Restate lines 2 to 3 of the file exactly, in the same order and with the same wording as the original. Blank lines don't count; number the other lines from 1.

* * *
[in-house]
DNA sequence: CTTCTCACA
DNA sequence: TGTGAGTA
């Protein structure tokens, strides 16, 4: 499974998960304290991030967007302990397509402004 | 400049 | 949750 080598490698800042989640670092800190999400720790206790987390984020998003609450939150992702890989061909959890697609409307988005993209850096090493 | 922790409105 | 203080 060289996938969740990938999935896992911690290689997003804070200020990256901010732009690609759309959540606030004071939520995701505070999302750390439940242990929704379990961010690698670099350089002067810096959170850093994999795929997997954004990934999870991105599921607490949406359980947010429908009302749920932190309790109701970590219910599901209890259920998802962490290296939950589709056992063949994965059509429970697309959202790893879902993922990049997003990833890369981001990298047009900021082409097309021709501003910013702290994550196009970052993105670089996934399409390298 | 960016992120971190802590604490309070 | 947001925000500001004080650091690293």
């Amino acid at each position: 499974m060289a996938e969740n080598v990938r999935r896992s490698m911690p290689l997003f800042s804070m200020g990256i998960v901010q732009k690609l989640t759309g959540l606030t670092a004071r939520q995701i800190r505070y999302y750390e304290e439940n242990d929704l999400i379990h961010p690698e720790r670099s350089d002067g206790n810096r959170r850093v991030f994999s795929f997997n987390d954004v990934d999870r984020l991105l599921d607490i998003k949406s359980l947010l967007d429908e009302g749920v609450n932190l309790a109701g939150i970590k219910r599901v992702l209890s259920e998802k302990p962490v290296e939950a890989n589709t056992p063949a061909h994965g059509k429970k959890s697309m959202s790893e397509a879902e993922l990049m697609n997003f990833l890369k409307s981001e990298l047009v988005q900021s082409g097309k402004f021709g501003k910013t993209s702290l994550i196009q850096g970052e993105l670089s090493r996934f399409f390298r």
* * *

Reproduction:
DNA sequence: CTTCTCACA
DNA sequence: TGTGAGTA